Once you’ve cut out activities that are no longer a good use of your time, you may find that there are still a number of tasks that you don’t enjoy but are required. Examples could be cleaning your home, managing your books or preparing healthy meals. If this isn’t something you enjoy or feel is time well spent, then outsourcing could be a great option. Your time could then be spent on tasks that you are good at and most enjoy.

Find time for self-care

Self-care is an important task that we should perform regularly in order to help maintain good health and wellbeing. Imagine having time to yourself to relax with no other demands. How would you spend this time? Read book, go for a massage, meditate, exercise, catch up with friends or go for a walk. All of which are a great way to help switch off from work, relax and recharge.

Ask for help

It is essential that we have a strong support network around. Surround yourself with like-minded, positive and supportive people that you can reach out to. Sometimes a chat with good friend is all you need to offload and feel more positive.

Making Positive Steps to Manage Stress

Making Positive Steps to Manage Stress

Stress Awareness Month and has been held every year since 1992 and has become increasingly prominent over the years, as reports show that the number of people struggling with stress has continued to rise. During this awareness period, health care professionals and experts aim to increase public awareness about both the causes and cures for our modern stress epidemic.’

Stress is not only affecting daily lives, but it has a huge impact in the workplace too as HSE states;

526,000 workers suffering from work-related stress, depression or anxiety in 2016/17.

12.5 million working days lost due to work-related stress, depression or anxiety.

In addition, presenteeism is also on the rise, leaving employees unmotivated, tired or stressed at work. This naturally affects productivity resulting in additional costs for employers.

The question on everyones lips is what can we do about it?

It’s important to remember that everyone is individual and stress is unique to each person. A situation that feels stressful to one person, may be motivating to someone else. Similarly, the ways in which we deal with stress also differs. It is a necessity to learn how deal with your own level of stress effectively and in a healthy manner. Sometimes our automatic responses aren’t the healthiest and you should bear this in mind. Negative behaviours as a result of stress can include smoking, drinking in excess, compulsive spending and emotional eating.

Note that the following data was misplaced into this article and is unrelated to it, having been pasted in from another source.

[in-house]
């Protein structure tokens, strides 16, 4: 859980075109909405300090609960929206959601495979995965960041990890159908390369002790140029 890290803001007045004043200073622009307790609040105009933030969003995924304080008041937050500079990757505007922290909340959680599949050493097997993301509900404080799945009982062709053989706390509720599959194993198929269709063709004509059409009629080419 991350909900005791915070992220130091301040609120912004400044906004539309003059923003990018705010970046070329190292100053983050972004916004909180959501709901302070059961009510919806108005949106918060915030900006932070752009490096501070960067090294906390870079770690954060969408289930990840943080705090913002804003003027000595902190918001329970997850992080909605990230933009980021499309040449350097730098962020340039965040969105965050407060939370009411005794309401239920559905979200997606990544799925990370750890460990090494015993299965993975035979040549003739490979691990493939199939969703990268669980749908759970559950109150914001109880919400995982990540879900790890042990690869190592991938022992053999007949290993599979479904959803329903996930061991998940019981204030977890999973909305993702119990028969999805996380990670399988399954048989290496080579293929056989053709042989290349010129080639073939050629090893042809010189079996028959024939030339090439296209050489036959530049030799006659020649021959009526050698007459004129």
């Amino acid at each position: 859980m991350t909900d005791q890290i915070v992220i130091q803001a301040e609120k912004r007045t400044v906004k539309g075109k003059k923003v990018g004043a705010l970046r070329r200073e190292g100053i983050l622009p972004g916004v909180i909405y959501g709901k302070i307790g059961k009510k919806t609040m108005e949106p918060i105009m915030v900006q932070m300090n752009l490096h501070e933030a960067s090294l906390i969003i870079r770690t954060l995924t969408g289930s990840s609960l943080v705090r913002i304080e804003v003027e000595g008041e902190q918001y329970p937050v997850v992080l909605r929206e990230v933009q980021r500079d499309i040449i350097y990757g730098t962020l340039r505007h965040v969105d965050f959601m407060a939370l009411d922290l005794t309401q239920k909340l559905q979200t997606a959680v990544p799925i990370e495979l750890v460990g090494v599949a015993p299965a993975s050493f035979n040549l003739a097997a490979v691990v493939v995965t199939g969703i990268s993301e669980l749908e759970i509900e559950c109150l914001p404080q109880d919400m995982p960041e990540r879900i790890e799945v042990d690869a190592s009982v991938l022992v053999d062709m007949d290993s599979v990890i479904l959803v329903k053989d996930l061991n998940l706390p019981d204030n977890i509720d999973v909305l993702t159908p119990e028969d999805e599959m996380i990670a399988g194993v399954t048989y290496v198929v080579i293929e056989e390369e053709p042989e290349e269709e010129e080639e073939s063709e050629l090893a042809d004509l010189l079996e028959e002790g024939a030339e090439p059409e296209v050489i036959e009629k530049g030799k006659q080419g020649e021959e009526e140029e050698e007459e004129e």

Making positive steps to manage stress:

Understand Triggers

When you’re feeling stressed it’s important to understand what the route cause could be. Try keeping a diary over a set period of time to identify any situations that cause you most stress. Understanding how you respond is also important, so jot down your thoughts and feelings, as well as any other key information you remember about the people and circumstances.

Develop Healthy Responses

As previously discussed, there are a number of common responses that can have a negative effective on stress and can potentially lead to health problems. Activities such as Yoga can help combat stress, with many other forms of sports and fitness activities also proving beneficial. Sleep also plays a vital part of an effective stress management. Healthy sleep patterns can be enhanced by turning off your electrical devices on an evening, and limiting caffeine intake.

Take Time Out to Recharge 

In a challenging 24 hour world with pressure apparent in most professions, it is essential to establish and effective work-life balance. Try setting yourself work-life boundaries, such as turning off your mobile after a set time and setting aside parts of your week for focused family time. By doing so you can reduce work-life conflicts. This practice will also help you to be in the present moment, either at work or at home. Ensure that you take those well deserved holiday days and switch off from work, so that on your return you are re-energised and left feeling relaxed.